More story than bio
I was a very creative kid: an odd mix of talents nobody knew what to do with. I loved everything from painting to ceramics to glassblowing (until I burnt half my hair off, that ended that). I printed etchings, silkscreened t-shirts, I could literally make a shirt from doublemint gum wrappers. But one thing I couldn’t do was draw a bowl of fruit.
Ergo, I was not an artist.
At the same time, I was fascinated with television and movies. I was the kid nobody would watch tv with because in three minutes I knew the plot (note, you can actually be good at this and not say it out loud, oops) and literally recited dialogue in tandem with TV. No wonder nobody would watch Marcus Welby, M.D. with me (also, James Brolin is why I’m gay). I knew the scenes, the dialogue and spotted every continuity mishap. But I didn’t want to be on stage.
Ergo, I was not an actor.
So, I was sent to college for Art History (note, there is nothing artsy about art history), I hated it and left school.
I landed a job selling “Advertising Specialties”. If you’re not familiar, it’s swag. If it sounds awful, it’s because it was. I had to find a more creative outlet or agency—so I did. In 1985 I bought the company I worked for and began to reinvent it as an advertising agency.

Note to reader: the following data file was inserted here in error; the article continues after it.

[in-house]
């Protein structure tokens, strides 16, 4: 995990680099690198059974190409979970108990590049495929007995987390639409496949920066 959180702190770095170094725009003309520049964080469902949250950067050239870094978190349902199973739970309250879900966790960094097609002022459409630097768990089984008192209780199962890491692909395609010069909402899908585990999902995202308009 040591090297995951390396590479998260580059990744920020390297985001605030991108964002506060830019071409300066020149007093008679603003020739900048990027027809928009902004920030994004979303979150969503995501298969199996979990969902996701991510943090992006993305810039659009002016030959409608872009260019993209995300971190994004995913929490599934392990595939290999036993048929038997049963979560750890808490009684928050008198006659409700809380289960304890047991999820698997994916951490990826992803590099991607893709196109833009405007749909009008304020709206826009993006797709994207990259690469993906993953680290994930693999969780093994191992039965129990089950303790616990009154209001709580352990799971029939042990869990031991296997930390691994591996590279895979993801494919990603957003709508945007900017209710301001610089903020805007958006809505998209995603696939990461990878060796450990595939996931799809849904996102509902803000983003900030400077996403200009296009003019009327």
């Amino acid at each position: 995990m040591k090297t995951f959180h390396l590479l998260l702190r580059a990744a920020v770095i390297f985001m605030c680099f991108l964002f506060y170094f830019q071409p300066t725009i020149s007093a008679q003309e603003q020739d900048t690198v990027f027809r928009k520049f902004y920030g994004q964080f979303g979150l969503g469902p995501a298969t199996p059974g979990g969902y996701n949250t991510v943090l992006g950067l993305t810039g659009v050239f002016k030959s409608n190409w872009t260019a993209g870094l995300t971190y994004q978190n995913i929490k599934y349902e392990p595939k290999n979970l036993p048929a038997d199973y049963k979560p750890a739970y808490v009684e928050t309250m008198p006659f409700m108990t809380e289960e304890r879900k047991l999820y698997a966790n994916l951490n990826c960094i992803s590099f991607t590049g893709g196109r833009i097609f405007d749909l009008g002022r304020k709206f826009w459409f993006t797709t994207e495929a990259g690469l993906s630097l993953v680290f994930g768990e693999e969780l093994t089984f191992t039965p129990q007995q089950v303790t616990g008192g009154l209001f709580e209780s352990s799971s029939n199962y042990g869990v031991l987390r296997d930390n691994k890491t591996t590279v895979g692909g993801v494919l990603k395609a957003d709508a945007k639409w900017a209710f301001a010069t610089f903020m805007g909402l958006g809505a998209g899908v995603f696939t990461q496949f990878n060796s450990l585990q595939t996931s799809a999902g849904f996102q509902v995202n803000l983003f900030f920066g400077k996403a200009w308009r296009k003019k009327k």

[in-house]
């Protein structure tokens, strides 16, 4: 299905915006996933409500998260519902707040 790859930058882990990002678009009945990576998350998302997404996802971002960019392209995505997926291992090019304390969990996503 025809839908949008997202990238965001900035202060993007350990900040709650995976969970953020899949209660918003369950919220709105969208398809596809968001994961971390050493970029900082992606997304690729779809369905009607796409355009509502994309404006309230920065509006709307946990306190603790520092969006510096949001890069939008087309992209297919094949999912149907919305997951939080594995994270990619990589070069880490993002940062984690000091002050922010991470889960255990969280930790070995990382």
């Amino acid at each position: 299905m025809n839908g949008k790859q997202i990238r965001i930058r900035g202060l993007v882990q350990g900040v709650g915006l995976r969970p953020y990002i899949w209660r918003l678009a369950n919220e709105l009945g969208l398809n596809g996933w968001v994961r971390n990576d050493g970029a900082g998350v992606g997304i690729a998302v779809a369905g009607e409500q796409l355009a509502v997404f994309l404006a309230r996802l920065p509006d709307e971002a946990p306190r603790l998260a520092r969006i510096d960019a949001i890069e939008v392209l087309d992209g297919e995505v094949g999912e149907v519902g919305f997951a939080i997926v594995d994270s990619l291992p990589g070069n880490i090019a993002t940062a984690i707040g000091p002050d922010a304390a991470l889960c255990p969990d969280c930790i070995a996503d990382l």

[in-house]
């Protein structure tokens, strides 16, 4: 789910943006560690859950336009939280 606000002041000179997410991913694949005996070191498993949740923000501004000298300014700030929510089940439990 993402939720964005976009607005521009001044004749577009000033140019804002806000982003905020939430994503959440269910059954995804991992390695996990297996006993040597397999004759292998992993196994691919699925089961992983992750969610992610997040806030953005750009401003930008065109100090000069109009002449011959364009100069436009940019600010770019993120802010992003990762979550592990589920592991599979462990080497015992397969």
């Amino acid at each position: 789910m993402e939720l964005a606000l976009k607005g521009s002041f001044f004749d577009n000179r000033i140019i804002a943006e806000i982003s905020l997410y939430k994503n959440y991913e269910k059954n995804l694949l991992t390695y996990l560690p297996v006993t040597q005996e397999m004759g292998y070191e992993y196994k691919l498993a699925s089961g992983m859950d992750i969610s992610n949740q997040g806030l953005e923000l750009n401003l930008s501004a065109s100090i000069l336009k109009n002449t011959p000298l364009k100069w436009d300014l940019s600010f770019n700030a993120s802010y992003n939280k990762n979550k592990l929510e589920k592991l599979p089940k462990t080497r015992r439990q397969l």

Then, on an early fall evening in 1988, something happened. I saw a spot for Seiko
Watches, and a southern woman spit out these words: “My husband’s not around anymore, but my Seiko still is”. It was not like anything I had ever seen. It was authentic and emotive - I FELT it. And I recognized the power of authenticity.
I spent the new few years mastering what I called “interview”, an unscripted on-camera interview that yielded authentic content. I went on to create hundreds of spots in this fashion.
Over the following twenty years, I had the opportunity to work with some of the most remarkable talent, including Kris Jenner, Jessica Simpson, Belinda Carlisle, Dan Marino, Alexa Ray Joel, Melissa Joan Hart, Jillian Barberie, Terry Bradshaw, Billie Jean King, Marie Osmond and Wendie Malick.
But it was time to venture out once again, this time into film. In 2008 I met a group of producers at an LGBT film festival. A year later I co-produced Fred Caruso’s “The Big Gay Musical”. In 2011 Fred Caruso went on the produce the first film I wrote and directed: “What Happens Next”. It was extraordinary, glorious, overwhelming and I loved every second of it.
Ergo, I was a filmmaker.
My screenplay, “Shoulder Dance”, is a story I am very excited about and hope to make this film in late 2019 early 2020. I’ll be updating here as it progresses.